The deputy director of Tajikistan’s Centre for Strategic Studies, Saifullo Safarov, agreed that a change in the softly-softly approach towards government officials was long overdue.



“For 18 years, we were soft on bureaucrats who didn’t know Tajik. We arranged language courses for them, but many have not taken it seriously,” he said. “Other ethnic groups may use Russian – no one is forbidding them to do so, and this is enshrined in the constitution.”



The importance of Russian has gradually been eroded since 1991, when Tajikistan became independent. There are 15 schools and one university left that use it as their teaching medium. Russian-language newspapers and radio stations still exist, but mostly in urban areas.



Critics fear the new law could encourage over-zealous bureaucrats to discriminate against other communities. Some say it already happens.



Zebo, a 30-year-old Dushanbe resident whose father is Tajik and mother is Russian, recalled how an airport official refused to reply to her in Russian.



“At the airport information desk a young woman replied in Tajik to my question [in Russian], and cited instructions to speak only Tajik,” she said. “I did not understand her and it was only because I know my rights that I got her to reply in Russian.”



Another Dushanbe resident, 30-year old Маdina, said that during a recent visit to the public notary, a staff member refused to deal with her request unless she spoke in Tajik.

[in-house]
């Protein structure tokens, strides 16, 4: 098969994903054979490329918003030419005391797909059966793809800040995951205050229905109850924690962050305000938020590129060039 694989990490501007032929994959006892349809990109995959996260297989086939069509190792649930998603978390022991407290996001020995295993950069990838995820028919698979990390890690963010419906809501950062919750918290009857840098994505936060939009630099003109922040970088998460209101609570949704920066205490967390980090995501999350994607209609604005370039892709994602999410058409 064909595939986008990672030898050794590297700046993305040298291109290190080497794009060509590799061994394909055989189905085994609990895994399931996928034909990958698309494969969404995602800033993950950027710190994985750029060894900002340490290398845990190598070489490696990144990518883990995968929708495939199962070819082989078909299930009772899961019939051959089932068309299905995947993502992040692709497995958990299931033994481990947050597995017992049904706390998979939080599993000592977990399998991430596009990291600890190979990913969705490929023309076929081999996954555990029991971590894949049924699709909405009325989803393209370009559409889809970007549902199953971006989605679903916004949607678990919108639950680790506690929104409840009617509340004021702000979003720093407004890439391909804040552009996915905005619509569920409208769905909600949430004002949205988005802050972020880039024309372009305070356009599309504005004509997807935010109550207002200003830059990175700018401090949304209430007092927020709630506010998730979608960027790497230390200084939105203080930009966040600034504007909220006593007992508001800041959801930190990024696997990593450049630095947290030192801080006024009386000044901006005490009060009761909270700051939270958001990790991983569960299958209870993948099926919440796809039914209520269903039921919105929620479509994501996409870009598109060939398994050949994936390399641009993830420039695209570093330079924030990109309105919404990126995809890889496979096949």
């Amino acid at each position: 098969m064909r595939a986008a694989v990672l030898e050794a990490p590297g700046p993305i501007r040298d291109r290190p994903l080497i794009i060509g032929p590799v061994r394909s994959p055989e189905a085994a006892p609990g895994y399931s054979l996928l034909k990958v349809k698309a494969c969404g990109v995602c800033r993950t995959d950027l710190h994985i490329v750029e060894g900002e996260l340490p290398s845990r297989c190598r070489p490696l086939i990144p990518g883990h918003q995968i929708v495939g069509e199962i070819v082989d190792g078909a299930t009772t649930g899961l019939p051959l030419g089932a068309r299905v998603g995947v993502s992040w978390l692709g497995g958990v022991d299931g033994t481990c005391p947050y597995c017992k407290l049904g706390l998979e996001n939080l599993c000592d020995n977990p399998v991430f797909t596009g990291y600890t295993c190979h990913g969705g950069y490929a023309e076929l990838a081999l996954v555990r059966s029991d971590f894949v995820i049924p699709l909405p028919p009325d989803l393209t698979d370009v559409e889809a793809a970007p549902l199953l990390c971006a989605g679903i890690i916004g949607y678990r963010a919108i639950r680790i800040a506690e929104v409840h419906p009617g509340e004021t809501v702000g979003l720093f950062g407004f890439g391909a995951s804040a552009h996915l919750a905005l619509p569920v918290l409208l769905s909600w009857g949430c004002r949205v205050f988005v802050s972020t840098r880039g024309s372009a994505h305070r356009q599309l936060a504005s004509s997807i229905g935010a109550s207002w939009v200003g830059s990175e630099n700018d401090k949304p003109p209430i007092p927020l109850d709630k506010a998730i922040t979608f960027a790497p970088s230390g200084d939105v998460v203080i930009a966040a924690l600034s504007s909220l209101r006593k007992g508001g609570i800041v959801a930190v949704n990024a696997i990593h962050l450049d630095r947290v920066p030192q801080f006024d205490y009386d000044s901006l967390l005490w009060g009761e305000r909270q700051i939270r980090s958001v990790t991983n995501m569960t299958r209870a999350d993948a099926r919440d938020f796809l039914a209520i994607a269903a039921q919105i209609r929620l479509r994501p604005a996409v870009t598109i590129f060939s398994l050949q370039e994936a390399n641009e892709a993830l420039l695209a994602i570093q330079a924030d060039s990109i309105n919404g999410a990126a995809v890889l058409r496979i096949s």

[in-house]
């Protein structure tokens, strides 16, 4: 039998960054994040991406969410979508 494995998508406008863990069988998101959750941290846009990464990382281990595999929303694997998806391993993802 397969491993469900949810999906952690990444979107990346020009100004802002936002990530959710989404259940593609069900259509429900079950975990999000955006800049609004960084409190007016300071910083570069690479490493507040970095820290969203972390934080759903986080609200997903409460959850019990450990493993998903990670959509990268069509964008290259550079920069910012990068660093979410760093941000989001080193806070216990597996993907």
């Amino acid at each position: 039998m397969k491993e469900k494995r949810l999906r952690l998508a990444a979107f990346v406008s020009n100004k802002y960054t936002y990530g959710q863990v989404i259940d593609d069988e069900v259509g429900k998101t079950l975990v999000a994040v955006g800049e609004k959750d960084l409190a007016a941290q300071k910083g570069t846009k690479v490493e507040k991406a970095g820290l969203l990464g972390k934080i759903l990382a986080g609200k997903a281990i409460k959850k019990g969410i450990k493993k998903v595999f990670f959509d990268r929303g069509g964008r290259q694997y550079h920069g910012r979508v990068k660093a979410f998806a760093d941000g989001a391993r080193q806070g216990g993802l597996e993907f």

“I fear that when the bill becomes law, I will have problems communicating with officials,” she added.



According to Communist leader Shabdolov, “We’re aware that even now there are complaints about people getting told off for not speaking Tajik. Those who don’t speak Tajik for one reason or another will now be penalised.”



Fines are envisaged for breaking the new law, although it remains far from clear what would constitute an offence, for instance refusing to fill out a form in Tajik.



During the parliamentary debate, one member of parliament raised perhaps the most practical objection of all.



Ismoil Talbakov pointed out that at a time when Tajikistan’s economy is in deep trouble, and that it was going to cost immense amounts of money to produce Tajik translations of the Russian-language documentation of some 100,000 institutions, companies and farms.



Nafisa Pisaredjeva is an IWPR-trained journalist in Tajikistan.